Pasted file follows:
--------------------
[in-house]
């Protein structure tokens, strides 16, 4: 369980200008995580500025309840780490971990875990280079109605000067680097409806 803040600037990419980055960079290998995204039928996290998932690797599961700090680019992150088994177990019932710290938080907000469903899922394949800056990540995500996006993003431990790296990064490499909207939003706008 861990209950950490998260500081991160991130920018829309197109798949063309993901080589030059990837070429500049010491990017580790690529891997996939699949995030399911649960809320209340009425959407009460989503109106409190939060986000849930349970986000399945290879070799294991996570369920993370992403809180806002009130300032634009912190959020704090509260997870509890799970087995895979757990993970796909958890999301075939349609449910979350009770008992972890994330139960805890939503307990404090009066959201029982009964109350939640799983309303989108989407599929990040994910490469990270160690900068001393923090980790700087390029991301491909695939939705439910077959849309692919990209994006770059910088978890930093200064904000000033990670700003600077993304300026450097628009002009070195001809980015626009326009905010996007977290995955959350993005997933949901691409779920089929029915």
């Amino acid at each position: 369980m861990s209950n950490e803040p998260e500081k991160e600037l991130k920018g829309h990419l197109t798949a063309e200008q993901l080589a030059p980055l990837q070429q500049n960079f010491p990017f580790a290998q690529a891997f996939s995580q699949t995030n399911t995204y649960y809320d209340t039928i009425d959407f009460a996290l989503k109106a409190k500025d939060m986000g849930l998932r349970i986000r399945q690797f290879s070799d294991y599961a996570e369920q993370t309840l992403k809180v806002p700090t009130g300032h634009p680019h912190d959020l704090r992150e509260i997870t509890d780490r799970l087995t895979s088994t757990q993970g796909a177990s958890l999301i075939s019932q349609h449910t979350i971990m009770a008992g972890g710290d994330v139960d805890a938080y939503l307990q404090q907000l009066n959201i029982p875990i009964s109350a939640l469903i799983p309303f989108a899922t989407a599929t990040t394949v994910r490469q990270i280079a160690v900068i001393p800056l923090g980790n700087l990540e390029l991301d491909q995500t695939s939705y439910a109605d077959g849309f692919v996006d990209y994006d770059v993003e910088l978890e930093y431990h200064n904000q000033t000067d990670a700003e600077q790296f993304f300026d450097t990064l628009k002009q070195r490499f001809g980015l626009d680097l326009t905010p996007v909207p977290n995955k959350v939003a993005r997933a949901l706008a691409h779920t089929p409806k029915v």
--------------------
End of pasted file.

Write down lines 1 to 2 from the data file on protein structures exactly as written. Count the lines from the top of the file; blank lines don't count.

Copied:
[in-house]
């Protein structure tokens, strides 16, 4: 369980200008995580500025309840780490971990875990280079109605000067680097409806 803040600037990419980055960079290998995204039928996290998932690797599961700090680019992150088994177990019932710290938080907000469903899922394949800056990540995500996006993003431990790296990064490499909207939003706008 861990209950950490998260500081991160991130920018829309197109798949063309993901080589030059990837070429500049010491990017580790690529891997996939699949995030399911649960809320209340009425959407009460989503109106409190939060986000849930349970986000399945290879070799294991996570369920993370992403809180806002009130300032634009912190959020704090509260997870509890799970087995895979757990993970796909958890999301075939349609449910979350009770008992972890994330139960805890939503307990404090009066959201029982009964109350939640799983309303989108989407599929990040994910490469990270160690900068001393923090980790700087390029991301491909695939939705439910077959849309692919990209994006770059910088978890930093200064904000000033990670700003600077993304300026450097628009002009070195001809980015626009326009905010996007977290995955959350993005997933949901691409779920089929029915």